None of these things are easy. It will, undoubtedly, be painful to delete all those pictures and posts and change your relationship status. However, it is essential for healing in the long run. You don’t want to wake up to memories of your 10th wedding anniversary celebrations two years down the line and end up swirling down the same rabbit hole of pain, hurt, angst and grief.

5. Shift focus from your ex to yourself

Divorce and social media do not have to turn into a lethal mix that you need to run and hide from. Emotional awareness is the key to working through any issue, be it in your relationships or life in general. Figuring out how to divorce on social media is no different.

Instead of fixating on what your ex is doing, getting triggered by all those happy posts or finding yourself struggling to refrain from venting on these public platforms, work toward identifying what you want. Empower yourself to achieve whatever it is you want. Engage in self-care activities, pursue hobbies or passion, practice mindfulness to channelize negative emotions into positive outcomes.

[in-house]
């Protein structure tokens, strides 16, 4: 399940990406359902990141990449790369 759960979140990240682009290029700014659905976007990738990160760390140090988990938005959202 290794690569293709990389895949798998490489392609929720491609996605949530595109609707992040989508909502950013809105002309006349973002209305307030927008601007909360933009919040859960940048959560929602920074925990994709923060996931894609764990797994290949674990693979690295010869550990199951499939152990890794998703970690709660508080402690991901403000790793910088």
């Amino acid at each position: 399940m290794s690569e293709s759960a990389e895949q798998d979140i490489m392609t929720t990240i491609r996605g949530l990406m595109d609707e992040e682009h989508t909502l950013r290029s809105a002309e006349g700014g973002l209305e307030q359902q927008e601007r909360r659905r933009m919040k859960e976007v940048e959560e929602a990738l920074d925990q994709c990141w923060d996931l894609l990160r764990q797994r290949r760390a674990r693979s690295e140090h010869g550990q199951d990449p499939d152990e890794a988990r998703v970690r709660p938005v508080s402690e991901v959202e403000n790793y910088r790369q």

No matter how good or bad a relationship is, when it comes to an end, it’s bound to bring you pain. Rather than seeking temporary relief from that pain through social media outbursts, acknowledge, embrace and work through it. That is the only way you’re going to be able to heal and move on, if not tomorrow, then a year down the line.

Until you get there, remember the key to handling divorce and social media with poise and dignity is to set boundaries for how and to what extent you want to engage with social media and how to disassociate completely when you’re away.